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Re: <nettime> Beware of Mickey - Disney Sweatshops in South China
Bill Spornitz on 11 Jan 2001 17:18:23 -0000


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Re: <nettime> Beware of Mickey - Disney Sweatshops in South China



Although I couldn't find an email address for Michael Eisner himself, 
there is an *investor relations*  mail page at
http://disney.go.com/mail/investorinfo/index.html



Again, here's the text of the letter that the Chinese group suggests 
be sent to the esteemed Mr. Eisner:

Mr. Michael Eisner, CEO
Walt Disney Company
500 South Buena Vista St.
Burbank, CA 91521
Fax: 818-846-7319

Dear Mr. Eisner:

RE: Disney Sweatshops in South China

I am/We are writing to express my/our very serious concerns about recent
reports of sweatshop abuses in factories producing Disney products in
China. According to a report by the Hong Kong Christian Industrial
Committee, workers are being forced to work up to 18 hours a day, seven
days a week, often under dangerous working conditions, for poverty wages.
Workers interviewed complain of bad food and dangerous and overcrowded
living conditions. Obviously, these working and living conditions are
totally unacceptable, and are clearly in violation of both Chinese Labour
Law and your company's code of conduct.

As promised in your code of conduct, Disney should ensure that its
contractors respect workers' rights. However, your company's current
monitoring program appears to be inadequate and ineffective. Rather than
cutting and running from contract factories in violation of the Disney
code and Chinese law, which would only cause more suffering for the
affected workers, Disney should act responsibly and work with your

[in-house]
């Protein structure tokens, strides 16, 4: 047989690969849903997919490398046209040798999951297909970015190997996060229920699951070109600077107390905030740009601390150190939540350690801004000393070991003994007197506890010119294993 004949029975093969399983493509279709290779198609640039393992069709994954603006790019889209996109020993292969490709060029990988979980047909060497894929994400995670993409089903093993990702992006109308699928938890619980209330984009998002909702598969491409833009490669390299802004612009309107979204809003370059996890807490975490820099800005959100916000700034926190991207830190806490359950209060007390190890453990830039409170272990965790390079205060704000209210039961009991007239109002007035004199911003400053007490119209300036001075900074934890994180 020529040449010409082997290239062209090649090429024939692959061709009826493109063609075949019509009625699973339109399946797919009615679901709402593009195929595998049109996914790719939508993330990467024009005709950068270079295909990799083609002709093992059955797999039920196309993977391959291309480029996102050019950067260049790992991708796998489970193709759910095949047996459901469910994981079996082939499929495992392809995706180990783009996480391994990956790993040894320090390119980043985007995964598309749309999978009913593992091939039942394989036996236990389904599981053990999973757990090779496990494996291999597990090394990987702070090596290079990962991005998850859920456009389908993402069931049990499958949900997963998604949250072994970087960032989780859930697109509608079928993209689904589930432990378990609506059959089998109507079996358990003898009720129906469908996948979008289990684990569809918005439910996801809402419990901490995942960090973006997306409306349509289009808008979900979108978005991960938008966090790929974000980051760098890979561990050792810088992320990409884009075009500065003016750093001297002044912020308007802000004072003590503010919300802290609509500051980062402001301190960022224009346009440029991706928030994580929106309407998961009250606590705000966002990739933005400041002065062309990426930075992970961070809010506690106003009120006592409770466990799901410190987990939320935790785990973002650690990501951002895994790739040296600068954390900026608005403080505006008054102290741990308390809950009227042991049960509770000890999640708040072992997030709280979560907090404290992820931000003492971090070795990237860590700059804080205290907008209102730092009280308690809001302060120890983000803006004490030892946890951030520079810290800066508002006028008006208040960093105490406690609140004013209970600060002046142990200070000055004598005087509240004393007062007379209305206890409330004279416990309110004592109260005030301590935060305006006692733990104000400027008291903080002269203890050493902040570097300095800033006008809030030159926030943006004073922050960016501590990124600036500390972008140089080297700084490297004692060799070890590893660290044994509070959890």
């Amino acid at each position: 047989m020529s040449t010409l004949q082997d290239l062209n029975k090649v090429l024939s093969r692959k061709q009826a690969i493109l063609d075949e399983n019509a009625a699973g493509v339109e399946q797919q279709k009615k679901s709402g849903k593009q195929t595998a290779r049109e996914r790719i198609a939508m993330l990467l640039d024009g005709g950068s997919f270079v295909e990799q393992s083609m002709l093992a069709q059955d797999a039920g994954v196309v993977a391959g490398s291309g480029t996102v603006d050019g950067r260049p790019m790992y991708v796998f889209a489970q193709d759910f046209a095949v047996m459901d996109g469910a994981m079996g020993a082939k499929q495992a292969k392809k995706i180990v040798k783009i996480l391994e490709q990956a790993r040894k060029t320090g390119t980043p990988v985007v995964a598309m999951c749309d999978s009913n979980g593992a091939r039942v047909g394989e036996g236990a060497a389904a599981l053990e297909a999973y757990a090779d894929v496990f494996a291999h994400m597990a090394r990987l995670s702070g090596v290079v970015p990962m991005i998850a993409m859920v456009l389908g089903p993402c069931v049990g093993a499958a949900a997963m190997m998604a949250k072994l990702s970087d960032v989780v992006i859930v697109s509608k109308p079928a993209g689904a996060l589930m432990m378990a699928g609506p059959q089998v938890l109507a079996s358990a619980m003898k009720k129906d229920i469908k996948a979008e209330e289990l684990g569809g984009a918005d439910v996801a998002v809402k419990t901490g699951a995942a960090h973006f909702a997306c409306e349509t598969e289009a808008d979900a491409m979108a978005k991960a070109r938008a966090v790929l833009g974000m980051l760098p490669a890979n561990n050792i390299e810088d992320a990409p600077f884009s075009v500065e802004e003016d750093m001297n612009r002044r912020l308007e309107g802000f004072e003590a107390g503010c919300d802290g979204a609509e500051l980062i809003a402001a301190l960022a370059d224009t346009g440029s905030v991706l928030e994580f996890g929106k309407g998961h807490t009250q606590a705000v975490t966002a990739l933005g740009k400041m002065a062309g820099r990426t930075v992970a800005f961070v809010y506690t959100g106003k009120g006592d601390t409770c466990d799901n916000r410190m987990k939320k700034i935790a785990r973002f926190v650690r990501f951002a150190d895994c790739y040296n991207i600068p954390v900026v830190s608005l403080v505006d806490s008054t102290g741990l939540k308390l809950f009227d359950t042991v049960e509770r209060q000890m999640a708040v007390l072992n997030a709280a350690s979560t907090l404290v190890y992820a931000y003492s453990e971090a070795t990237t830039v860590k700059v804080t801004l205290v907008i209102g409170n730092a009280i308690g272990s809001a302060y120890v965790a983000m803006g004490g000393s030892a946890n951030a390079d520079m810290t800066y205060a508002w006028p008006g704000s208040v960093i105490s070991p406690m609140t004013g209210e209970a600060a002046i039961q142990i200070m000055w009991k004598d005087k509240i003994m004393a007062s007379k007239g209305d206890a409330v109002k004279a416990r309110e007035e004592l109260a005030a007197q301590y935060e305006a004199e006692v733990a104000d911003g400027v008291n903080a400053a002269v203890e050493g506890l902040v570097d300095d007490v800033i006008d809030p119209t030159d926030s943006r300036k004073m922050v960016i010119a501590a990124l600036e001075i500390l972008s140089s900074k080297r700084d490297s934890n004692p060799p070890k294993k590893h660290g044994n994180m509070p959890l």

contractors to correct the problems immediately.

I/We strongly urge Disney to do the following:
1. Promote workers' rights education at the workplace so that workers are
aware of their rights and able to make complaints when those rights are
violated.
2. Involve workers in the monitoring process. They should be empowered to
act as on-going workplace monitors.
3. Provide accessible and trustworthy channels (e.g. letter box in the
factory with prepaid postal envelopes) for workers to lodge complaints to
the company and interested third parties. The company should guarantee that
there will be no retaliation against workers who register complaints.
4. Strictly monitor and assist your suppliers to comply with the national
labour laws and Disney's Code. Instead of simply cutting and running,
Disney should work with the non-complying factories to improve the
situation.
5. Disclose all information on your suppliers for public scrutiny.

I/we look forward to receiving a prompt reply outlining the specific steps
your company is taking to correct these problems and to make your
monitoring program more transparent, credible and effective.

Yours sincerely,
Name/ Organization / Contact Information

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